Microscopic Dynamics and Structure of some Polymer-based Electrolytes
The electrolyte is a key component in high-capacity lithium batteries and there is a large demand for improved materials to increase the performance. Polymer-based electrolytes offer advantages in the design of safer and lighter batteries.
The solvent-free polymer electrolytes lack problems specific to liquid electrolytes, but have a lower ionic conductivity. In polymer gel electrolytes, on the other hand, the ion conduction is coupled to the solvent dynamics and higher, but stability and solvent retention is more critical. A better understanding of the microscopic properties favorable to the ionic conduction and elastic properties is essential for development of new materials with improved performance.
Here, investigations of the microscopic structure and structural dynamics of a model polymer electrolyte, poly(propylene oxide)(PPO) complexed with LiClO4, and a polymer gel electrolyte are presented. The segmental relaxation, was investigated using various quasi-elastic neutron scattering (QENS) techniques. For the polymer electrolyte the relaxation is slower and more non-exponential (stretched) compared with the polymer; proportionality between relaxation time and viscosity does not hold, and the Q-dependence of the relaxation time is stronger than for the pure polymer. These effects may be explained by chain segments in the electrolyte being coordinated to lithium ions, which restrains the relaxation. In both the polymer and the polymer electrolyte, the stretching has no significant temperature dependence, which indicates that the segmental relaxation is homogeneous. In pure PPO, a cross-over from Gaussian dynamics at Q=0.4 Å-1 was detected by an extension of previous QENS data to lower Q. Analysis of diffraction data of the polymer electrolyte using RMC modeling, reveal marked correlations between chains and anions and between different anions, both with a possible origin in structural arrangements of chain segments and anions around the lithium cations. At a lower salt concentration, the model structure support a locally heterogeneous ion distribution in the polymer electrolyte.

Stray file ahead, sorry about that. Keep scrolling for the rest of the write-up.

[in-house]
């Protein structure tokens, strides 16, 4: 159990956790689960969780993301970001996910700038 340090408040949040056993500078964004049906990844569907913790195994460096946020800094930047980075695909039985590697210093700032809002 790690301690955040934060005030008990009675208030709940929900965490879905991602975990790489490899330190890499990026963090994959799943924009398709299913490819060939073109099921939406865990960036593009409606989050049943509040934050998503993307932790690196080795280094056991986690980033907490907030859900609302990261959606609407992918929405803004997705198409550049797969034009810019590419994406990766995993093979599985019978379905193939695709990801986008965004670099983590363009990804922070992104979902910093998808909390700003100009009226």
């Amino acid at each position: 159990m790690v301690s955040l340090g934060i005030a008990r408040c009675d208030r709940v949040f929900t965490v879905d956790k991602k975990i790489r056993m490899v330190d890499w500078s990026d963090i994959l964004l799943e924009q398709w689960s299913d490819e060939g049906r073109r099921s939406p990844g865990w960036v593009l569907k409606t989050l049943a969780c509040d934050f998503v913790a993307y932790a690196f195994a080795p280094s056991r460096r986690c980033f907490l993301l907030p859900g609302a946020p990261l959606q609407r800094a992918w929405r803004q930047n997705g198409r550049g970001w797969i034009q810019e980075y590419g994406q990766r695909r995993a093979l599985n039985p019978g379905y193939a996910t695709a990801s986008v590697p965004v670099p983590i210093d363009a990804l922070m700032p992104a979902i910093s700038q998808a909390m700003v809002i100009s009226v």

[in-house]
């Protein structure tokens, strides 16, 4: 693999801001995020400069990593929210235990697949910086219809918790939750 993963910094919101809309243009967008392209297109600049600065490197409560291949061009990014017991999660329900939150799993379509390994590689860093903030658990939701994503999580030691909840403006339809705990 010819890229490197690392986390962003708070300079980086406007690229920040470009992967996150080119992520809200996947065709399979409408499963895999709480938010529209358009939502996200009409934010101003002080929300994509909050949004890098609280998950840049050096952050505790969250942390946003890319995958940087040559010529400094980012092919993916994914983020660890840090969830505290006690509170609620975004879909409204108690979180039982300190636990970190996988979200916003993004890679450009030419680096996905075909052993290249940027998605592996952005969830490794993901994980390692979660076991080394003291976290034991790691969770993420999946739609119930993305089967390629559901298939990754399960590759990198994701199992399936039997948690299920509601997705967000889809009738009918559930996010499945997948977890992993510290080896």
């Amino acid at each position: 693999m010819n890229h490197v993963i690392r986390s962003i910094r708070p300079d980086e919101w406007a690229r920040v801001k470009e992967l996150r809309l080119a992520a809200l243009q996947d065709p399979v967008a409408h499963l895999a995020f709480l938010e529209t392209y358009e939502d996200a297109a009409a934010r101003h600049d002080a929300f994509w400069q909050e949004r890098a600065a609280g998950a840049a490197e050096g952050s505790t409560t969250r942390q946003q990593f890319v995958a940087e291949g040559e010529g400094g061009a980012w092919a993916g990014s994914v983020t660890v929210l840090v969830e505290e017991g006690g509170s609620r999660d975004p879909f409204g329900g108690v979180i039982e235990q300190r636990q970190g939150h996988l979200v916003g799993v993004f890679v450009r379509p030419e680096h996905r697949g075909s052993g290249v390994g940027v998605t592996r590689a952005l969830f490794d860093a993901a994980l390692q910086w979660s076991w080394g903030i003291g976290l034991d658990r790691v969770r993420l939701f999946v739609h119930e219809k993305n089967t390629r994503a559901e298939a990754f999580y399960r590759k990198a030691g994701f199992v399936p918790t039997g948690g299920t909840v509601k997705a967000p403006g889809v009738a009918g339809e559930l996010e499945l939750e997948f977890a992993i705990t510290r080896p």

The diffusive dynamics of the polymer gel electrolyte was studied on a length scale where influence from the polymer matrix can be expected. A length scale for the confinement effect of the polymer on the solvent was determined. Within the confined regions liquid-like diffusion was observed.